There are certain paintings that have the power to uplift your spirits. Well-known local artist Afzal (Afu) Shaafiu Hassan’s Coco collection exhibition showcases 24 paintings belonging to that category.
Commissioned by Cocopalm Boduhithi, the acrylic paintings are destined to be hung in the water bungalows of the high-end resort.
The paintings’ blend of contemporary and heritage gives a modern twist to usual depictions of palm trees, corals, shells and islands. At the same time Afu’s paint brush has also dipped into the 2000 year old Maldivian culture, giving the paintings depth, familiarity and a unique ‘Maldivianness’.
The 48×44 inch paintings are hung in a row, inches apart occupying one side of the spacious art gallery. Interestingly enough a 60 year old Maldivian story ‘Raiveribeyaa Rukaa’ (toddy tapper and palm tree) written by Annabeel Malin Mohamed Didi runs through all the paintings in the form of a monologue written in ancient Dhivehi script.
“It was a coincidence; I was reading that story when Cocopalm commissioned my work,” says Afu.
The connection of the name Cocopalm and the story which revolves around a toddy tapper and a palm tree was not lost on Afu. “It’s a fascinating story, in one part the palm tree berates the toddy tapper asking him why he doesn’t behave like a man, and go fishing like others, instead of spending his time on top of the tree.”
The story goes on to highlight the importance of the palm tree to every aspect of Maldivian life and talks about how it is better to protect the palm trees than damage them.
Depicting classics in a new way
The quintessential palm tree and sunset has a new role to play in Afu’s paintings. In one painting two palm trees stand straight on the right side as all around them, blues, oranges, purples intercept and whirl around. While on the left side one can almost make out the faint whisperings of a form that looks like a butterfly or a flower, the ends of it curling and beckoning the palm trees.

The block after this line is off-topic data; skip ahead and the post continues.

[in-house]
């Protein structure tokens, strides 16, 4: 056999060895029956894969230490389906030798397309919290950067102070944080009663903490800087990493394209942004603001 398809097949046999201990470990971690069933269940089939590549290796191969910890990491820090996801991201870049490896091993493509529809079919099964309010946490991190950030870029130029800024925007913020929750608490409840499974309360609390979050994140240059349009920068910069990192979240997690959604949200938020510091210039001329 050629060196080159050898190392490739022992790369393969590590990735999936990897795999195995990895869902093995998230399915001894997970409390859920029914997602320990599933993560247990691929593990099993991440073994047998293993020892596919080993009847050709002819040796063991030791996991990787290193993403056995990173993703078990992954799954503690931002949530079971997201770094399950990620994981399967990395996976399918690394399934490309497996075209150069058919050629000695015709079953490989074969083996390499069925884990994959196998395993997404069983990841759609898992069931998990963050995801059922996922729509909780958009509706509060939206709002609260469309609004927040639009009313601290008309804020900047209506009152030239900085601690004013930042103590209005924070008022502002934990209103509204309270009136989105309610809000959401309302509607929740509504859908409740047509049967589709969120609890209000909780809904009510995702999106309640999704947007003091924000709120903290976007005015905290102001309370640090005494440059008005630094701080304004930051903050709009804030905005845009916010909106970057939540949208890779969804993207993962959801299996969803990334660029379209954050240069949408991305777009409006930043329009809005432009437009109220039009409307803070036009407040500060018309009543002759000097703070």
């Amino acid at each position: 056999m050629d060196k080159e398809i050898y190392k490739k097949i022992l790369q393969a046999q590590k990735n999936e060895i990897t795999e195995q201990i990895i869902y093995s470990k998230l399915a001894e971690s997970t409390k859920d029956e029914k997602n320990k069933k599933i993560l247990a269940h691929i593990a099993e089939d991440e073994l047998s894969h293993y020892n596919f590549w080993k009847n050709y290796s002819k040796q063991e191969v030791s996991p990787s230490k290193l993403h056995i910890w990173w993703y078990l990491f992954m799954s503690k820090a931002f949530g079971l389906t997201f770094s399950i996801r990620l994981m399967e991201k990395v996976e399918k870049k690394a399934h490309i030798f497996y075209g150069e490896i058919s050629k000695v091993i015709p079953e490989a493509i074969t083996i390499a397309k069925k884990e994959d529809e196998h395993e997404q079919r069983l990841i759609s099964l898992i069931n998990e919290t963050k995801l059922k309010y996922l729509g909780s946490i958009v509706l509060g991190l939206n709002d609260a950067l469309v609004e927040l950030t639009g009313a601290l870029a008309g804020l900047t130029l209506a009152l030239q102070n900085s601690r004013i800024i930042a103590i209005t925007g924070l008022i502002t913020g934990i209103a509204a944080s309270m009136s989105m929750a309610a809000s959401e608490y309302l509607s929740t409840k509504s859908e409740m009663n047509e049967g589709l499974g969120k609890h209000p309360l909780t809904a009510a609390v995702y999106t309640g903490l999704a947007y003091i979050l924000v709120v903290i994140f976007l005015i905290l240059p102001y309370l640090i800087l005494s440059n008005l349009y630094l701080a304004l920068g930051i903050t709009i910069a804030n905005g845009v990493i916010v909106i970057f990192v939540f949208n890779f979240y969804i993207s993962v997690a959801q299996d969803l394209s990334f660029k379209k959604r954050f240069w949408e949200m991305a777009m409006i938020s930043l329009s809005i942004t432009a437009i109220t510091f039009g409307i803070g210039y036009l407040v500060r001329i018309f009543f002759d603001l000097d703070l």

“It’s the flower motif you find on lacquerware,” says Afu, and suddenly you realize why the form looks so familiar. Throughout all the paintings ancient motifs plays peek-a-boo with the viewer, teasing in its familiarity.
Afu’s depiction of murex shell is almost fiery, the edges spiked with blues, oranges, and yellows, reds, pinks – it is simply a riot of colours. The shell’s middle is mysterious and dark reminding you that you never really know what lurks inside a shell when you pick it up first. In contrast to the fieriness of the shell is the barely visible flower motif at the bottom. In other paintings you can make out a hexagonal seal, akin to the ones used in the past by Maldivian Kings.
“The motifs and seals are not depicted exactly as they are,” he says.
In Afu’s world flower motifs are stretched, a king’s seal gives way to your own and motifs from the ancient Friday mosque can be turned upside down, or lengthened and modified in innovative way to break up two juxtaposed island views.
Calligraphy recounting ancient stories run horizontally, vertically, in one lines, or in couples to visually entice the audience.
For Afu this is his way of paying homage to the Dhivehi script, Thaana. “We take our script for granted now, but it’s only civilizations that have its own proper script. I am very proud to show it off in my paintings.”
A helping hand
One reason Afu is exhibiting the Coco Collection is to make the tourism industry sit up and take notice to Maldivian art: “It’s a pity that it is mostly foreigners’ work that is displayed in resorts.”
Afu laments the fact that despite the Maldivian tourism industry being well established and flourishing, with over 600,000 visitors a year, the local art scene was lagging far behind. However he acknowledged that “there has been the problem of lack of reliability of Maldivian artists in the past.”
“The regional art scenes are more developed and the art industry and tourism industry of those countries complement each other.”
But he says times have changed: “There are very good Maldivian artists who can deliver now, they should be given a chance.”
A view echoed by Hussain Hilmy, director of Sunland Travels that owns Cocopalm Boduhithi.
“We decided to source local painters because there are many talented artists in the Maldives. It was tough choosing an artist, after seeing the works of so many,” he said.
Speaking at the opening ceremony of the exhibition last night, Hilmy emphasised the fact that the paintings would be hung in the most expensive rooms of the resort and wished more progress for the local artists.
This is the second resort commission for Afu, a 12 year break after the first one.
“The tourism industry has an obligation to help develop the local artists, as it would be mutually beneficial for both industries,” says Afu.
Coco Collection will be on display until July 14 every weekday from 10:00am to 4:00pm at National Art Gallery.